piggyback

[pig-ee-bak]
adverb
1.
on the back or shoulders: The little girl rode piggyback on her father.
adjective
2.
astride the back or shoulders: a piggyback ride.
3.
sharing commercial time, space, etc.: piggyback advertising.
4.
carryable or attachable: a piggyback turbine unit.
5.
added or tacked on; supplementary: a piggyback clause.
6.
noting or pertaining to the carrying of one vehicle or the like by another, as the carrying of loaded truck trailers on flatcars.
verb (used with object)
7.
to attach or ally to as or as if a part of the same thing: to piggyback human rights agreements with foreign aid.
8.
to carry (somebody) on the back or shoulders.
9.
to carry (truck trailers) by railroad on flatcars.
10.
Radio and Television Slang. to advertise (two or more products) in the same commercial.
verb (used without object)
11.
to be transported aboard or atop another carrier: The space shuttle piggybacked on the airplane.
12.
to use, appropriate, or exploit the availability, services, or facilities of another: private clinics piggybacking on federal health-care facilities.
13.
to carry truck trailers by railroad on flatcars.
noun
14.
a house trailer designed to fit over a pickup truck.
15.
a truck trailer carried on a flatcar.
16.
anything that operates in connection with or as part of another.
Also, pickaback (for defs 1, 2).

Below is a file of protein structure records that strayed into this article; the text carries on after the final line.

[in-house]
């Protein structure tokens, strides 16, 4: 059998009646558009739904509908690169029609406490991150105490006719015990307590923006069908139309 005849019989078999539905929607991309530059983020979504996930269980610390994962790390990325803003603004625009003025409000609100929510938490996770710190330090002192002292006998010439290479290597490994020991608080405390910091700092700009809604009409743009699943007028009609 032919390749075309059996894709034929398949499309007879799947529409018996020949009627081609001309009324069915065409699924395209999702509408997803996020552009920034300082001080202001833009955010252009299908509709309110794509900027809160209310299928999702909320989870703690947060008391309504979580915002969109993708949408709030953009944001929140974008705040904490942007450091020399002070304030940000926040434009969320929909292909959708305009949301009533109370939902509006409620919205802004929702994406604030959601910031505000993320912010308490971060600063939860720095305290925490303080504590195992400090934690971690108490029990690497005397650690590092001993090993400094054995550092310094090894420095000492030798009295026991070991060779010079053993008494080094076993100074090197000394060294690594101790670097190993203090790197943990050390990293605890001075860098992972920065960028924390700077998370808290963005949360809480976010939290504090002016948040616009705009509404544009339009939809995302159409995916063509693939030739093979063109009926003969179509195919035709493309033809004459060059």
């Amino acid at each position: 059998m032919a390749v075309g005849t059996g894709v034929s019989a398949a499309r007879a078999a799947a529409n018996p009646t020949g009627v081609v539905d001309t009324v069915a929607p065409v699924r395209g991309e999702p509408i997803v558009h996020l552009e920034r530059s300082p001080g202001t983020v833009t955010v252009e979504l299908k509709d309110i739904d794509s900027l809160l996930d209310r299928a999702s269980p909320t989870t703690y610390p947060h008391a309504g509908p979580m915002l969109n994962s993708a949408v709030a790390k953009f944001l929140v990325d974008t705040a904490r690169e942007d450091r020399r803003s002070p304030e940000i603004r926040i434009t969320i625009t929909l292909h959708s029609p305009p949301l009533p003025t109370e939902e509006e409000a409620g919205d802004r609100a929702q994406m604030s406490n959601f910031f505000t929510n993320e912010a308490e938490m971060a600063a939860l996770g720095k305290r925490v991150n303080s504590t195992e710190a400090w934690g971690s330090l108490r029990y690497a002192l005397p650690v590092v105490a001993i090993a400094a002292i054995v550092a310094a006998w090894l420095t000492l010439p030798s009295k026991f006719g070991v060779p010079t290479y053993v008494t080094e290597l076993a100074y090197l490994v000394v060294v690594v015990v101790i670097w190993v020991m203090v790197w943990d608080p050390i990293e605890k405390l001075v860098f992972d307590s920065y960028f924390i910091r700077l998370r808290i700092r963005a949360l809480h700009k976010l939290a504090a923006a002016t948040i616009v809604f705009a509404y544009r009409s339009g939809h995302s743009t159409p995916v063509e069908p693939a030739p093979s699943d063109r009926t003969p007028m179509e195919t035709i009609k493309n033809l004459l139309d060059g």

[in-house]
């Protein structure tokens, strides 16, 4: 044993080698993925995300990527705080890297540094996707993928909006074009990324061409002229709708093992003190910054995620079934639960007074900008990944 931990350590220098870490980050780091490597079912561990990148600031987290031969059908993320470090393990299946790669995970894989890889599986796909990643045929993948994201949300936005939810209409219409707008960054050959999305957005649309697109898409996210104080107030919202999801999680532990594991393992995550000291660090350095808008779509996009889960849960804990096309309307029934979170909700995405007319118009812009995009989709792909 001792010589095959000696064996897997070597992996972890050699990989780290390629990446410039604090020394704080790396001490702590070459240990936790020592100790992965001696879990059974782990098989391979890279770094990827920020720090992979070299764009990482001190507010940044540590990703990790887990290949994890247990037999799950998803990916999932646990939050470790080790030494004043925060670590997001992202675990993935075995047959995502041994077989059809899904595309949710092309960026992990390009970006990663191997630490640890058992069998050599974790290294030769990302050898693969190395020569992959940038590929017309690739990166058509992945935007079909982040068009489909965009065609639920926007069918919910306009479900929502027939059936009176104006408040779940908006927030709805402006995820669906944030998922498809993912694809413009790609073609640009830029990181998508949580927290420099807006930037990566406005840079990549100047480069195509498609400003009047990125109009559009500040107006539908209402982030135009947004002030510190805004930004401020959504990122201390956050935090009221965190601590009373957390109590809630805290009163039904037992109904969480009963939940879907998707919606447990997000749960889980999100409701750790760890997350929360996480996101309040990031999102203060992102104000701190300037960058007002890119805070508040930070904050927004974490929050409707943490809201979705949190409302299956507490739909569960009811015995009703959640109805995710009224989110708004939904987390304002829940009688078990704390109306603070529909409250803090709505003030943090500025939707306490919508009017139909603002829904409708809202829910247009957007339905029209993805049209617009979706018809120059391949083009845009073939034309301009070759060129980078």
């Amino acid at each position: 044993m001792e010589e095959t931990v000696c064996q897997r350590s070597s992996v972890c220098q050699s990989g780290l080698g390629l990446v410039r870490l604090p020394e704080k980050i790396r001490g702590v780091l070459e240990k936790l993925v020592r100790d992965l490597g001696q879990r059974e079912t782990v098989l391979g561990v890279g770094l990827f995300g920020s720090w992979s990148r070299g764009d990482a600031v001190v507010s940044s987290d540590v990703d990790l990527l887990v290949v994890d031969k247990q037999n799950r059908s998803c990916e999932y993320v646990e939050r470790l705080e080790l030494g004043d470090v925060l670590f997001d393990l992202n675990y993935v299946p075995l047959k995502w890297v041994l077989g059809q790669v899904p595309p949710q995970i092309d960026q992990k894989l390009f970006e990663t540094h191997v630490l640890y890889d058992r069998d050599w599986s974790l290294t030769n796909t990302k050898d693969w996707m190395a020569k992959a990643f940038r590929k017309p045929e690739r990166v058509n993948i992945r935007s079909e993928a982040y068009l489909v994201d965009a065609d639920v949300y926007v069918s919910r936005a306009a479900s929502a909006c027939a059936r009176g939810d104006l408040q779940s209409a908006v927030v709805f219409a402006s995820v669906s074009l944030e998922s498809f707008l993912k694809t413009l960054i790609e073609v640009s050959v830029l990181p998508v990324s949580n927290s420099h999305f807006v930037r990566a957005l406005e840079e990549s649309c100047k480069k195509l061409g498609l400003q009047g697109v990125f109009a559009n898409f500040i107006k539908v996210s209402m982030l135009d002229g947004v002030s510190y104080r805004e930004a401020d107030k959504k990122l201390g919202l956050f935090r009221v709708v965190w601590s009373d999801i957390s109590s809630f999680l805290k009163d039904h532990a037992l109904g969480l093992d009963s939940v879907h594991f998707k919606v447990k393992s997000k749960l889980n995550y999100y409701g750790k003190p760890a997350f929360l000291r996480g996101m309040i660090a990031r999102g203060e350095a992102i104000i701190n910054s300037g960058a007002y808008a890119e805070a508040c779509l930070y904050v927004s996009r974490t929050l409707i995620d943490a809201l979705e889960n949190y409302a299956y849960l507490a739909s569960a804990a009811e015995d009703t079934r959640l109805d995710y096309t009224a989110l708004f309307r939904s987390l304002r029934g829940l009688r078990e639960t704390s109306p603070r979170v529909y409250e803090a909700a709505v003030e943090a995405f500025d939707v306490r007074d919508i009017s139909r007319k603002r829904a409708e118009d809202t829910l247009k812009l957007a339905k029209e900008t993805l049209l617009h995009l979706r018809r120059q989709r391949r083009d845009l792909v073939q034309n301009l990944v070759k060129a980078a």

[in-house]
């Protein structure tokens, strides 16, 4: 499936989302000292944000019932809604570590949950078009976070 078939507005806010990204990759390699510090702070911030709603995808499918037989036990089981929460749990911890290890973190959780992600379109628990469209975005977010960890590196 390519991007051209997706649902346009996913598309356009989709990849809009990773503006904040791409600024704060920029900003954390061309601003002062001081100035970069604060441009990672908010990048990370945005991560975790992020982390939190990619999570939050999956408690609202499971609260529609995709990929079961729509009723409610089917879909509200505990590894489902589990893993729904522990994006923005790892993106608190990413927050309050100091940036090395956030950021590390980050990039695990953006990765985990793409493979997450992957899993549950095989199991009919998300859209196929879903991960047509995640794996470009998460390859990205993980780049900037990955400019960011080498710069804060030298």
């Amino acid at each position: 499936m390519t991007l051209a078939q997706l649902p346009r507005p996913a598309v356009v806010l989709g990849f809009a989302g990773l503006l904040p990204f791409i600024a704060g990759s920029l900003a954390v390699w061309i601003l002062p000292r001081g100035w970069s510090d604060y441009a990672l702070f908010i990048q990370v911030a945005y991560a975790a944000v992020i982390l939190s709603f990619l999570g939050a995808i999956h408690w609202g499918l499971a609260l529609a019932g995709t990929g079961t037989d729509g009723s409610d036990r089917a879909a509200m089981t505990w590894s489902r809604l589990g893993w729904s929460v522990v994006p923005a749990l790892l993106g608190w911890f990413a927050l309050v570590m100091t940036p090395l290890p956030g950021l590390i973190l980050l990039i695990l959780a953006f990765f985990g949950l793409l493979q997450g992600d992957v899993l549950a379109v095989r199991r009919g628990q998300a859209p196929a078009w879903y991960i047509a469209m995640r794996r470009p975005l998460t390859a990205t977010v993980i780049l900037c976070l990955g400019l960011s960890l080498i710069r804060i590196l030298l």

Origin:
1580–90; alteration of pickaback

Dictionary.com Unabridged
Based on the Random House Dictionary, © Random House, Inc. 2014.
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Collins
World English Dictionary
piggyback or pickaback (ˈpɪɡɪˌbæk)
 
n
1.  a ride on the back and shoulders of another person
2.  a system whereby a vehicle, aircraft, etc, is transported for part of its journey on another vehicle, such as a flat railway wagon, another aircraft, etc
 
adv
3.  on the back and shoulders of another person
4.  on or as an addition to something else
 
adj
5.  of or for a piggyback: a piggyback ride; piggyback lorry trains
6.  of or relating to a type of heart transplant in which the transplanted heart functions in conjunction with the patient's own heart
 
vb (often foll by on)
7.  to give (a person) a piggyback on one's back and shoulders
8.  to transport (one vehicle) on another
9.  to exploit an existing resource, system, or product
10.  (tr) to attach to or mount on (an existing piece of equipment or system)
 
pickaback or pickaback
 
n
 
adv
 
adj
 
vb

Collins English Dictionary - Complete & Unabridged 10th Edition
2009 © William Collins Sons & Co. Ltd. 1979, 1986 © HarperCollins
Publishers 1998, 2000, 2003, 2005, 2006, 2007, 2009
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Etymonline
Word Origin & History

piggyback
1838, probably a folk-etymology alteration of pick pack (1565), which perhaps is from pick, a dial. variant of pitch (v.).
Online Etymology Dictionary, © 2010 Douglas Harper
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Example sentences
They wondered if they might be able to piggyback on this system to deliver
  drugs to tumours-and they found that they could.
Modern high-tech clusters often gather round prestigious universities on whose
  research they can piggyback.
Another is to piggyback on excellence elsewhere in the university.
Allow power grid and telecommunication links to piggyback the corridor and help
  underwrite costs.
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